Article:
Average milk yield up by nearly 300L/cow

Figures from Kite Consulting’s Milk Monitor Dairy Herd Costings show that average milk yield increased by nearly 300L/cow, in the year to March 2020, without a rise in feed rate.

Milk solids also increased by 31kg/cow in this period, while feed costs fell by an average of £5/t.

Milk Monitor data is collected from farms across the sector from a range of sizes and encompasses all different production systems, including grazing and non-grazing and block calving and all-year-round calving herds.

These farms supply many different milk buyers and markets.

“The rise in milk and solids yield, without a subsequent increase in feed rate, points to increased cow efficiency and performance across the board,” says Chris Flint from Kite Consulting.

I don’t think there is one single reason behind these gains; instead we’re seeing the effects of a number of improvements and changes dairy farmers are continually implementing.

These include improved forage quality via grazing management and conserved forage, better ventilation in barns, a focus on water availability and quality, increased attention on foot care and clamp management and better, more focused use of genetics.

‘Fundamental to herd performance’

Dry cow and transition management continues to improve, and this is fundamental to herd performance.

“Margin over purchased feed/cow has also risen by £65/cow, despite a slightly lower milk price. This, with a small increase in herd size, added £34,913 to the herd margin.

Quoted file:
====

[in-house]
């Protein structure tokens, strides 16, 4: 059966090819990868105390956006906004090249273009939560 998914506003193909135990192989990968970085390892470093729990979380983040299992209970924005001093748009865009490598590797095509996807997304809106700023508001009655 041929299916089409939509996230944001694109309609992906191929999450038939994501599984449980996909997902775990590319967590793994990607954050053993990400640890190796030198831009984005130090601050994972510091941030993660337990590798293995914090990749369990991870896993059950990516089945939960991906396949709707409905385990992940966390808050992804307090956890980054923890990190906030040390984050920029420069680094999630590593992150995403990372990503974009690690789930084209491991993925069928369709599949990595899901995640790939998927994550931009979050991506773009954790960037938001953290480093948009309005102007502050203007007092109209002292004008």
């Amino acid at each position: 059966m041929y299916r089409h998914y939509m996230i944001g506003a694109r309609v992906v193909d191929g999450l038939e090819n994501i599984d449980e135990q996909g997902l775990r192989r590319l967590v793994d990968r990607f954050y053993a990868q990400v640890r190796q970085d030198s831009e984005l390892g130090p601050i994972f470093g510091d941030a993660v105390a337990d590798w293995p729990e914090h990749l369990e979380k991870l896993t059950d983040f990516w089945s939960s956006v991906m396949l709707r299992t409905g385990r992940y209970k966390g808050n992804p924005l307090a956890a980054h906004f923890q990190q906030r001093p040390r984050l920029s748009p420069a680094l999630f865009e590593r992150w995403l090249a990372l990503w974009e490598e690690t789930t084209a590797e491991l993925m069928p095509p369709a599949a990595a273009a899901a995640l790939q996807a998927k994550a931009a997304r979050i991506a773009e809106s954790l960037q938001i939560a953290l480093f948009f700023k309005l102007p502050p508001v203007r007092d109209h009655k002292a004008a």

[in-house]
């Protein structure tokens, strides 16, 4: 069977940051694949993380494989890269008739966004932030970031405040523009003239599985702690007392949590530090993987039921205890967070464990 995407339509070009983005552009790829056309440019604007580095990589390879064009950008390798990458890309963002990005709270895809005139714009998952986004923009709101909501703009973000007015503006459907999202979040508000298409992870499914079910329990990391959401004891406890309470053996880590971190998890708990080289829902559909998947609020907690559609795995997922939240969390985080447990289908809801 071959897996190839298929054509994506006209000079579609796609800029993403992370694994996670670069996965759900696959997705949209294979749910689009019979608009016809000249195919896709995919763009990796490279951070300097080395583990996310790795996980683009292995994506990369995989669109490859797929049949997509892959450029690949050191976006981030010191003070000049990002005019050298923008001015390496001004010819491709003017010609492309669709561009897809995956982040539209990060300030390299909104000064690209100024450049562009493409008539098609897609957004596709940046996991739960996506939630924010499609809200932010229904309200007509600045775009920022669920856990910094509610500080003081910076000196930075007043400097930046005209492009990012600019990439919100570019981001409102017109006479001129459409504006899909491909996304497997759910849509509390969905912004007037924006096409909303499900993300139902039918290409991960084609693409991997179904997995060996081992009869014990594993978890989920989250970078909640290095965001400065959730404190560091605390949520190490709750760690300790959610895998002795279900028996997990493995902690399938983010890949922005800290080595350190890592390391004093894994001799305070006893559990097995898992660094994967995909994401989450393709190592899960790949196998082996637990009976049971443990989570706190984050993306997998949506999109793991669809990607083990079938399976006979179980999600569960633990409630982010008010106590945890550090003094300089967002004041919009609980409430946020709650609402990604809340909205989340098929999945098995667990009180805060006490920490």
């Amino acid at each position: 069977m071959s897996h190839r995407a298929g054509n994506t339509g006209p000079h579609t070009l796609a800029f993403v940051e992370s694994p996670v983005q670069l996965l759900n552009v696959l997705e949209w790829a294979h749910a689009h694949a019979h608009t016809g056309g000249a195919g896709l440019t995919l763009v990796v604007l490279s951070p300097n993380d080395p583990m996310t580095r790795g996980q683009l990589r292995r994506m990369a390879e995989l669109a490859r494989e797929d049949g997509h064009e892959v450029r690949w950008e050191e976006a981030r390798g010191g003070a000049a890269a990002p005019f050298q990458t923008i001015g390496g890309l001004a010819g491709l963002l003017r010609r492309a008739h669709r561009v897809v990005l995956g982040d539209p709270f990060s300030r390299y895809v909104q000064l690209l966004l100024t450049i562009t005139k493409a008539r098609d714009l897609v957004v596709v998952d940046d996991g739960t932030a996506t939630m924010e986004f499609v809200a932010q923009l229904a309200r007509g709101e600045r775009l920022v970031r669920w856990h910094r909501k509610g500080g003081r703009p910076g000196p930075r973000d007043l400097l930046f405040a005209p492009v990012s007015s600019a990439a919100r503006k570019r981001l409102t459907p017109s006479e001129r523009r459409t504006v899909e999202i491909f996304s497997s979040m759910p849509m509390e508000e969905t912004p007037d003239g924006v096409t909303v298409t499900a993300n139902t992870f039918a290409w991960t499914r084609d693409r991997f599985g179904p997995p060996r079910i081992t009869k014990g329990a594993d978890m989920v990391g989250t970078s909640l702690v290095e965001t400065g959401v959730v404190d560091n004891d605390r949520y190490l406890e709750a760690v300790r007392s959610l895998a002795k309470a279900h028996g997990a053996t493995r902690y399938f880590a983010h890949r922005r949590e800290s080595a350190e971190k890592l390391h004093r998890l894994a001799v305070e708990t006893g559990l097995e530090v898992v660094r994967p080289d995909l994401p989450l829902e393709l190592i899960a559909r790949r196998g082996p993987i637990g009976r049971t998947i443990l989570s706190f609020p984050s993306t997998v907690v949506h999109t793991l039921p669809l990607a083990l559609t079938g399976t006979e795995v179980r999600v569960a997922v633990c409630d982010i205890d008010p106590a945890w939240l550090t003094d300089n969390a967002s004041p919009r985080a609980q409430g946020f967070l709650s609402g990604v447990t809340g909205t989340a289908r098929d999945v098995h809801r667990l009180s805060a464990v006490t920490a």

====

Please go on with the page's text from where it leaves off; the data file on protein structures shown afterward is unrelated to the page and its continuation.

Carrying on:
“Cows are producing more milk from the same rate of inputs,” he added.

“Actually we have seen feed rate remain static over the last seven years, whilst milk per cow has increased by 840L or 9.3%, showing efficiencies coming through

“It’s clear that there is no one silver bullet when it comes to improving profitability on UK dairy farms, whatever their system.

Instead, farmers are seeing the benefit of making small changes and increasing attention to detail – things that don’t cost a huge amount, but collectively can have a sizeable impact on cow performance.

“The data ties in very well with Kite’s Vision for Dairy 2030, published earlier this year, which shows how the UK dairy industry can reduce its environmental footprint by 30% over the decade.

“This Milk Monitor data comes at the very start of the decade and is a positive start to the industry’s environmental and efficiency challenge which we are continually discussing and evolving with our customers,” he concluded.